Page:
Japanese exporters have warned the economy is slowing down in the wake of a sharp drop in global demand and an oversupply of dollars.

Japan’s economy shrank by 0.3 per cent in the March quarter to 3.45tn yen, the worst annual drop since the financial crisis.

The country has been in recession since 2012 and has struggled to recover from the fallout from a nuclear disaster in 2011.

Japan has been relying heavily on dollars to keep its export-driven economy afloat.

Its currency has dropped in value by around 25 per cent against the US dollar, and some economists say the yen is overvalued.

The yen is also weaker than other currencies, which have been falling in value against the dollar.

It is unclear whether the Japanese economy will be able to recover quickly enough to meet the needs of exporters.

In a recent survey of 500 Japanese companies by Kyodo, only 12 said they expected the economy to grow by 3 per cent this year, according to data compiled by Bloomberg.

A number of other companies, including auto makers Toyota and Honda, have warned they may have to cut production and shift some of their investment abroad to cope with a stronger yen.

“We may have some tough times ahead,” said Yoshihiro Takahashi, a Japanese car maker.

Toyota is expected to shed about 4,500 workers by the end of next year and raise prices on its new Prius plug-in hybrid vehicles to keep up with inflation.

As the economy weakens, exporters are also being squeezed by higher tariffs on imported goods and the inability to import foreign products.

There are signs that exports are slowing in other regions, too.

A Japanese-led international trade body has said Japan’s economy could shrink by another 10 per cent to 20 per cent next year, down from around 20 per on average during the current economic boom.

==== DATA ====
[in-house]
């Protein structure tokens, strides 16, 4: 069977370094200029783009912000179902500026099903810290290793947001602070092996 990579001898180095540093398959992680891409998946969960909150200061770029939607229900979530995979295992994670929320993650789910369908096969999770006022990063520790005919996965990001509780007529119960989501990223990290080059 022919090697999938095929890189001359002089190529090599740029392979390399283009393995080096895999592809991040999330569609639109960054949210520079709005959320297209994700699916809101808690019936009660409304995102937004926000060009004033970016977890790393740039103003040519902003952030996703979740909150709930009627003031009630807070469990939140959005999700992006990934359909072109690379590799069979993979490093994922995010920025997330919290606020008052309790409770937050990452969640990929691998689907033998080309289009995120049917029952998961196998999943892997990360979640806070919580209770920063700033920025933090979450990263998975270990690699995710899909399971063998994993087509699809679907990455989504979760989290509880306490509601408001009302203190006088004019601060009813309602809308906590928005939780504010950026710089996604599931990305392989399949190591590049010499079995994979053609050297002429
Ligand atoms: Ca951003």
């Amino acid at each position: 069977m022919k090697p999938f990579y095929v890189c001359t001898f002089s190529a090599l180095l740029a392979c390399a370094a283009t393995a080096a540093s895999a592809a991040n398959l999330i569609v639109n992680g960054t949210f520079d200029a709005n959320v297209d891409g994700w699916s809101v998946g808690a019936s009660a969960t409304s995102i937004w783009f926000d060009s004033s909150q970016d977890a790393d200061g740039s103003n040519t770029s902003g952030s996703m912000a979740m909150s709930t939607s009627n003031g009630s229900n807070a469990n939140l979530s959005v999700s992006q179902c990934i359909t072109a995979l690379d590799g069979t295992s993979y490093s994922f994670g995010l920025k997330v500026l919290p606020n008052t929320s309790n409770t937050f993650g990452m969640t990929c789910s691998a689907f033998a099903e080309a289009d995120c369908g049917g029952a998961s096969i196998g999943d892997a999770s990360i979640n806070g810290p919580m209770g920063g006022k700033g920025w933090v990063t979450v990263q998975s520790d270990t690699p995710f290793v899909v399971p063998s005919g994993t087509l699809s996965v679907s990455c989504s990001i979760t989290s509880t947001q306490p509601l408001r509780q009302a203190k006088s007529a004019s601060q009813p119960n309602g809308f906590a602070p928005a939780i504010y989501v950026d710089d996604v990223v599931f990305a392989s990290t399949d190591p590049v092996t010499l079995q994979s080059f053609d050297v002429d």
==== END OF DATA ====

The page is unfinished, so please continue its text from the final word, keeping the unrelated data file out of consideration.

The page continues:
For Japan, the outlook is more bleak because of a rising number of expats who have fled to neighbouring countries.

According to the government’s figures, more than 3.3m people are currently living overseas, up from about 2.6m a year ago.

That’s about 30 per cent of the country’s total population, the government said in a survey released last month.

Last year, Japan exported $4.2 trillion worth of goods to other countries.

That compares with $2.6 trillion in 2016.

About a third of Japan’s exports go to countries that have not adopted a currency union, which would effectively eliminate the yen as a foreign currency.

Japanese Prime Minister Shinzo Abe said he would seek a “grand bargain” with his European allies to ease the fiscal burden on the country.

He has also pledged to reform Japan’s health system to boost productivity and cut its reliance on pharmaceuticals and medical devices.

On Thursday, the Reserve Bank of Japan cut its forecast for Japan’s gross domestic product growth for the current quarter to 1.4 per cent from 2 per cent.

(Reuters) Japan was already the world’s second-largest economy in 2016 and it is forecast to grow more than 5 per cent by 2020, its strongest performance since the crisis, according the government.